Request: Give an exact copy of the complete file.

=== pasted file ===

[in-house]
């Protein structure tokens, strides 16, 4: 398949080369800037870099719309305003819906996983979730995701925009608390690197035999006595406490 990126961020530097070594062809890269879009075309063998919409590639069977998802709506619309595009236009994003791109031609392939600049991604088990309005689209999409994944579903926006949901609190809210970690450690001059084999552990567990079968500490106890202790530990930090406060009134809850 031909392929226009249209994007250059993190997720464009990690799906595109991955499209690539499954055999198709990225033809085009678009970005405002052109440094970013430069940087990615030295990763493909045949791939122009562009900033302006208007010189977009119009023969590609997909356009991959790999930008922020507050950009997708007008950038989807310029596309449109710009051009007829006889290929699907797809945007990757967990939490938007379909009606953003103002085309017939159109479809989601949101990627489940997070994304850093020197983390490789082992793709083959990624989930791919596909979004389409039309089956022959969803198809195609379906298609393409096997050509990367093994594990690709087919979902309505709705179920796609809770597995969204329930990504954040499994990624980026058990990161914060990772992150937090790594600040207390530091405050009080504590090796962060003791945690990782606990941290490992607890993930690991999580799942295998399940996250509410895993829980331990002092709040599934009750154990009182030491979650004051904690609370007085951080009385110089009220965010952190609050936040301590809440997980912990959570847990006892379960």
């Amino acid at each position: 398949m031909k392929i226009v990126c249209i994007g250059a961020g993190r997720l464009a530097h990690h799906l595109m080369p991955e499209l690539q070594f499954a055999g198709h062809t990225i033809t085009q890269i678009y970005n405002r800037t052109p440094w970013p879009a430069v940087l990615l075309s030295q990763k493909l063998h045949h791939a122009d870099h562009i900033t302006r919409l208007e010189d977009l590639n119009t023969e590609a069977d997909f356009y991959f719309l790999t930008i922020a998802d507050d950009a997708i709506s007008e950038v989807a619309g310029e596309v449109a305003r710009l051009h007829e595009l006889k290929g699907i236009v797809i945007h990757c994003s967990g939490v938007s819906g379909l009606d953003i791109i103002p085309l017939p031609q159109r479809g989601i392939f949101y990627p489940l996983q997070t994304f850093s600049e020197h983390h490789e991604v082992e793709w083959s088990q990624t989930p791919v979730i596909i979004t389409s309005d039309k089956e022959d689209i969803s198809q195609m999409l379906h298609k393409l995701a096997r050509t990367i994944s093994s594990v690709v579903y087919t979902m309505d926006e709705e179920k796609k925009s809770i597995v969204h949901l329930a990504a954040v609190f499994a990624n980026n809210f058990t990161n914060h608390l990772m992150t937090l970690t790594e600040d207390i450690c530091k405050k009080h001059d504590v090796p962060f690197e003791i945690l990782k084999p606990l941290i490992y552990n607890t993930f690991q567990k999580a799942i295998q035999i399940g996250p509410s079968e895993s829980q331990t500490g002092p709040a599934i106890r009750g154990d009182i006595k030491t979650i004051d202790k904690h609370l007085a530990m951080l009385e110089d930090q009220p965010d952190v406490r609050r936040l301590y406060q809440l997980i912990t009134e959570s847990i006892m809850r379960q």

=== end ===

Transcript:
[in-house]
């Protein structure tokens, strides 16, 4: 398949080369800037870099719309305003819906996983979730995701925009608390690197035999006595406490 990126961020530097070594062809890269879009075309063998919409590639069977998802709506619309595009236009994003791109031609392939600049991604088990309005689209999409994944579903926006949901609190809210970690450690001059084999552990567990079968500490106890202790530990930090406060009134809850 031909392929226009249209994007250059993190997720464009990690799906595109991955499209690539499954055999198709990225033809085009678009970005405002052109440094970013430069940087990615030295990763493909045949791939122009562009900033302006208007010189977009119009023969590609997909356009991959790999930008922020507050950009997708007008950038989807310029596309449109710009051009007829006889290929699907797809945007990757967990939490938007379909009606953003103002085309017939159109479809989601949101990627489940997070994304850093020197983390490789082992793709083959990624989930791919596909979004389409039309089956022959969803198809195609379906298609393409096997050509990367093994594990690709087919979902309505709705179920796609809770597995969204329930990504954040499994990624980026058990990161914060990772992150937090790594600040207390530091405050009080504590090796962060003791945690990782606990941290490992607890993930690991999580799942295998399940996250509410895993829980331990002092709040599934009750154990009182030491979650004051904690609370007085951080009385110089009220965010952190609050936040301590809440997980912990959570847990006892379960």
């Amino acid at each position: 398949m031909k392929i226009v990126c249209i994007g250059a961020g993190r997720l464009a530097h990690h799906l595109m080369p991955e499209l690539q070594f499954a055999g198709h062809t990225i033809t085009q890269i678009y970005n405002r800037t052109p440094w970013p879009a430069v940087l990615l075309s030295q990763k493909l063998h045949h791939a122009d870099h562009i900033t302006r919409l208007e010189d977009l590639n119009t023969e590609a069977d997909f356009y991959f719309l790999t930008i922020a998802d507050d950009a997708i709506s007008e950038v989807a619309g310029e596309v449109a305003r710009l051009h007829e595009l006889k290929g699907i236009v797809i945007h990757c994003s967990g939490v938007s819906g379909l009606d953003i791109i103002p085309l017939p031609q159109r479809g989601i392939f949101y990627p489940l996983q997070t994304f850093s600049e020197h983390h490789e991604v082992e793709w083959s088990q990624t989930p791919v979730i596909i979004t389409s309005d039309k089956e022959d689209i969803s198809q195609m999409l379906h298609k393409l995701a096997r050509t990367i994944s093994s594990v690709v579903y087919t979902m309505d926006e709705e179920k796609k925009s809770i597995v969204h949901l329930a990504a954040v609190f499994a990624n980026n809210f058990t990161n914060h608390l990772m992150t937090l970690t790594e600040d207390i450690c530091k405050k009080h001059d504590v090796p962060f690197e003791i945690l990782k084999p606990l941290i490992y552990n607890t993930f690991q567990k999580a799942i295998q035999i399940g996250p509410s079968e895993s829980q331990t500490g002092p709040a599934i106890r009750g154990d009182i006595k030491t979650i004051d202790k904690h609370l007085a530990m951080l009385e110089d930090q009220p965010d952190v406490r609050r936040l301590y406060q809440l997980i912990t009134e959570s847990i006892m809850r379960q």